A voice in my head keeps saying… What is it like to die? Is it like Emily Dickinson wrote… ‘And then the windows failed, and then I could not see to see.’ This verse from her poem, “I heard a fly buzz when I died”*, has haunted me for the past year. I wonder what voice welled up from her subconscious to give breath to such words. When I think of summer now, I think of a July moon marching off from dusty stars and of my sister still living in her garden cottage. Hers was not some lonely house on a wandering road. Neighbors on both sides within shouting distance created a cozy patch to the street. The windows hung low to the ground, and a remarkable slant of light poured into the rooms. My sister sat inside this light for hours as it wandered from chair to chair and dappled each wall. I can still see us, snuggled in her sunroom, lace on the French doors surrounding us, feet up on stools, cups of licorice tea, and her smile light-flooded. We talked for hours — literally nonstop — discussing everything from the madness of money, men, and Mondays to the divinity of whipped butter smeared on fresh bread.

What memorial blooms she grew in front and back yards: sassy tiger lilies and sweet peas of overflowing colors in a conclave of trees. Antique statuary stood at every turn. A Bird Girl made of cast iron and weathered bronze, her small palms holding bowls of birdseed, fed flocks of white-throated sparrows. Dressed in a peasant dress, an explicit tenderness on her face, the Bird Girl became my sister’s signature at every house she owned from Atlanta to St. Augustine to Connecticut. We loved our little girl in the garden.

My sister kept a rather disorderly kitchen (one must judge tenderly of sisters) —  her sink never empty of dishes and crusty pans — but she baked the juiciest English trifle, raspberries and silky cream, that made everyone swoon, especially me. Champagne bottles filled the dining room rack. She celebrated everything: a new Woody Allen film, National Pickle Day, a nearly winning lotto ticket.

Her dark mesmeric eyes held delicious secrets but often snapped with warrior enthusiasm. “Damn those nasty raccoons in the trash again. If only I had a shotgun!” I wanted to run there and load the gun for her. Well, what would life be without a little rage now and again? Her three husbands melted under such furies. Her friends turned to crumbs. Even our mother would take a step back from her fire. Not me. Was it ravishing? Yes. Exhausting? For sure. Unforgivable? Never even once.

“My checkbook’s overdrawn. Mortgage is due, car payment overdue. What a mess I’m in.” Her crushing financial crises brought tears and sleepless nights for me too. But like the Bird Girl, my sister’s core iron strength prevailed, and I remained steadfast with her through every turn.

The last night she lived, her body was peaceful as an empty cathedral. Her hospice bed became the alabaster chamber. Her laughter hushed. Her beauty covered with sleep. As she lay in this silhouette, I noticed the smallest thing: a mole on her cheek. I didn’t remember that ‘beauty mark’, as they’re called. But there it was like a lone violet in the sand. I put my hand to my face, feeling my own beauty mark. My sister’s voice rose in my mind from when I was eight, she fifteen. “That’s where God kissed you.”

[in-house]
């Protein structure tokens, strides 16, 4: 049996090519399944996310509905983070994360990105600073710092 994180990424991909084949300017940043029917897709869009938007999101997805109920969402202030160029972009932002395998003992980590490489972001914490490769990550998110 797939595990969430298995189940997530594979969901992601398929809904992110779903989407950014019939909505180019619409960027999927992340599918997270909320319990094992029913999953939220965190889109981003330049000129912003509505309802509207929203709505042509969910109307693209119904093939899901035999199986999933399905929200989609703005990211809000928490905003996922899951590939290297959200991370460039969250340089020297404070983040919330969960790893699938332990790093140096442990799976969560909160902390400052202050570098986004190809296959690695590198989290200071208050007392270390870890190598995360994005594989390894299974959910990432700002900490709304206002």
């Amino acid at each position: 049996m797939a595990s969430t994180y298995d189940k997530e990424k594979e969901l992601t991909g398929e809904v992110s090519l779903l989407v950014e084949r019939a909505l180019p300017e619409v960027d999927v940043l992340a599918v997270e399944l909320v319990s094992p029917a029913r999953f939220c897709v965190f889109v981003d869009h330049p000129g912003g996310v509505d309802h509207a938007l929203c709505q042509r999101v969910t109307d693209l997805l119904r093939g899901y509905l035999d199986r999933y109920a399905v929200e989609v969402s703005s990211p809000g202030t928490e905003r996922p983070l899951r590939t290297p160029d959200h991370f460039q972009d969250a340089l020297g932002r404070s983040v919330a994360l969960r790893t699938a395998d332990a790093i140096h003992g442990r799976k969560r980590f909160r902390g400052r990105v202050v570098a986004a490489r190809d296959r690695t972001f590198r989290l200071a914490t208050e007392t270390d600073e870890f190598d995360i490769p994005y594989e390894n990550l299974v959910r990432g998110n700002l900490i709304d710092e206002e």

Her breaths grew hollow as night deepened; I held her hand fast in mine. A twinge of envy salted my mouth. She was going to find out the great secret. She’ll know what’s on the other side. What will she hear? What will she see? Where exactly is she going? Will she remember me when she gets there? Will she meet blinding depths of silver-winged angels in resplendent emerald glades as she enters the gates? My imagination ran off to glittering abodes of heaven that my sister would be granted. The high religious dramas I grew up on did not fail me now.

The hours lagged. At the window, thin clouds with ragged tips swept across the moonlight like homeward avian friends. I may have slept, rested my eyes, opened my eyes, heard voices singing Ave Maria. I woke in a deep stillness.

On the flying heels of the dark, my sister went forth with the dawn.

The gray of winter has settled in now. And that slant of light still haunts her vacant cottage. I go there, watch, wait, pretend to see her living among the gently shifting patterns. I see the light waiting on the trees, luminous, but cold and damp on my face. My thoughts wander and I want to say… ‘I could not die with you.’ Emily Dickinson, she wrote that too.**

Paula Cappa has had 3 short stories published: “Sip of the Moon” in Human Writes Literary Journal, Society Hill, South Carolina; “Christmas Day with the Jays, 1815” in Record Review, Bedford, New York (historical fiction of First Chief Justice, John Jay and family); and “Street Crimes” in Mystery Time Anthology, Hayden, Idaho.

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Every Day Fiction